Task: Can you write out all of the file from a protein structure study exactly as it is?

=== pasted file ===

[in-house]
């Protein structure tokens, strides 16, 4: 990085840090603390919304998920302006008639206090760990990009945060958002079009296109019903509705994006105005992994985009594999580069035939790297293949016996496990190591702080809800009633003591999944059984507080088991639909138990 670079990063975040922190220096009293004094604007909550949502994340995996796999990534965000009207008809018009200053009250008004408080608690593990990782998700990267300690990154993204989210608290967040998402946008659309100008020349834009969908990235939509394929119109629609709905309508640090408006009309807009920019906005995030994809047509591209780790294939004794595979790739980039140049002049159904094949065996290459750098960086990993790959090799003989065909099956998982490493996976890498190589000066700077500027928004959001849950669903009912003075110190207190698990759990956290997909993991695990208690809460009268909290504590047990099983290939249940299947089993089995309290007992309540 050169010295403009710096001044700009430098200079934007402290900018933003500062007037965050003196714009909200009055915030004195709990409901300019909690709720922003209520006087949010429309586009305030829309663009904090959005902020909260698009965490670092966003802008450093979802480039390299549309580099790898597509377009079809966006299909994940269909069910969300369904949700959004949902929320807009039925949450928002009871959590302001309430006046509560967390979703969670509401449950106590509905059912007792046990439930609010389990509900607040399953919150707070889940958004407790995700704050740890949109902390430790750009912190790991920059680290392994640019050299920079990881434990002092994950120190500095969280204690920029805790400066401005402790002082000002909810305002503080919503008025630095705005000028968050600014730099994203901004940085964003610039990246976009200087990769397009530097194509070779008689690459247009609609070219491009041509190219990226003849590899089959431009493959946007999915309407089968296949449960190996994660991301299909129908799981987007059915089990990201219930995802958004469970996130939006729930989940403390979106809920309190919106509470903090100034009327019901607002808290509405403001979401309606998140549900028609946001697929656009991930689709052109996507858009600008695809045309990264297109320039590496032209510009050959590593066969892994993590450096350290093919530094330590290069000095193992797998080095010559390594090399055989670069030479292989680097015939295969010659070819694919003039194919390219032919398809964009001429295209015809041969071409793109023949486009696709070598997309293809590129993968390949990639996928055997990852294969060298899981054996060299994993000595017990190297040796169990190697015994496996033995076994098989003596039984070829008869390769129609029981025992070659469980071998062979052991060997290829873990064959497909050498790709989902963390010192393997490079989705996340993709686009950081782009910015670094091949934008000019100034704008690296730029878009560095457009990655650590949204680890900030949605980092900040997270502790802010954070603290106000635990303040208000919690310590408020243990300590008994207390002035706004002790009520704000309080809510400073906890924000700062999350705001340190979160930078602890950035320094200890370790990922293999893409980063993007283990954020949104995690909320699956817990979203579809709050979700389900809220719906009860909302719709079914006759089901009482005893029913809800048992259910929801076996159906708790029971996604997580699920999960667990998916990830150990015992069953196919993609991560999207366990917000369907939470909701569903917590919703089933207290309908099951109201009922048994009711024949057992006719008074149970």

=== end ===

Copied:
[in-house]
């Protein structure tokens, strides 16, 4: 990085840090603390919304998920302006008639206090760990990009945060958002079009296109019903509705994006105005992994985009594999580069035939790297293949016996496990190591702080809800009633003591999944059984507080088991639909138990 670079990063975040922190220096009293004094604007909550949502994340995996796999990534965000009207008809018009200053009250008004408080608690593990990782998700990267300690990154993204989210608290967040998402946008659309100008020349834009969908990235939509394929119109629609709905309508640090408006009309807009920019906005995030994809047509591209780790294939004794595979790739980039140049002049159904094949065996290459750098960086990993790959090799003989065909099956998982490493996976890498190589000066700077500027928004959001849950669903009912003075110190207190698990759990956290997909993991695990208690809460009268909290504590047990099983290939249940299947089993089995309290007992309540 050169010295403009710096001044700009430098200079934007402290900018933003500062007037965050003196714009909200009055915030004195709990409901300019909690709720922003209520006087949010429309586009305030829309663009904090959005902020909260698009965490670092966003802008450093979802480039390299549309580099790898597509377009079809966006299909994940269909069910969300369904949700959004949902929320807009039925949450928002009871959590302001309430006046509560967390979703969670509401449950106590509905059912007792046990439930609010389990509900607040399953919150707070889940958004407790995700704050740890949109902390430790750009912190790991920059680290392994640019050299920079990881434990002092994950120190500095969280204690920029805790400066401005402790002082000002909810305002503080919503008025630095705005000028968050600014730099994203901004940085964003610039990246976009200087990769397009530097194509070779008689690459247009609609070219491009041509190219990226003849590899089959431009493959946007999915309407089968296949449960190996994660991301299909129908799981987007059915089990990201219930995802958004469970996130939006729930989940403390979106809920309190919106509470903090100034009327019901607002808290509405403001979401309606998140549900028609946001697929656009991930689709052109996507858009600008695809045309990264297109320039590496032209510009050959590593066969892994993590450096350290093919530094330590290069000095193992797998080095010559390594090399055989670069030479292989680097015939295969010659070819694919003039194919390219032919398809964009001429295209015809041969071409793109023949486009696709070598997309293809590129993968390949990639996928055997990852294969060298899981054996060299994993000595017990190297040796169990190697015994496996033995076994098989003596039984070829008869390769129609029981025992070659469980071998062979052991060997290829873990064959497909050498790709989902963390010192393997490079989705996340993709686009950081782009910015670094091949934008000019100034704008690296730029878009560095457009990655650590949204680890900030949605980092900040997270502790802010954070603290106000635990303040208000919690310590408020243990300590008994207390002035706004002790009520704000309080809510400073906890924000700062999350705001340190979160930078602890950035320094200890370790990922293999893409980063993007283990954020949104995690909320699956817990979203579809709050979700389900809220719906009860909302719709079914006759089901009482005893029913809800048992259910929801076996159906708790029971996604997580699920999960667990998916990830150990015992069953196919993609991560999207366990917000369907939470909701569903917590919703089933207290309908099951109201009922048994009711024949057992006719008074149970």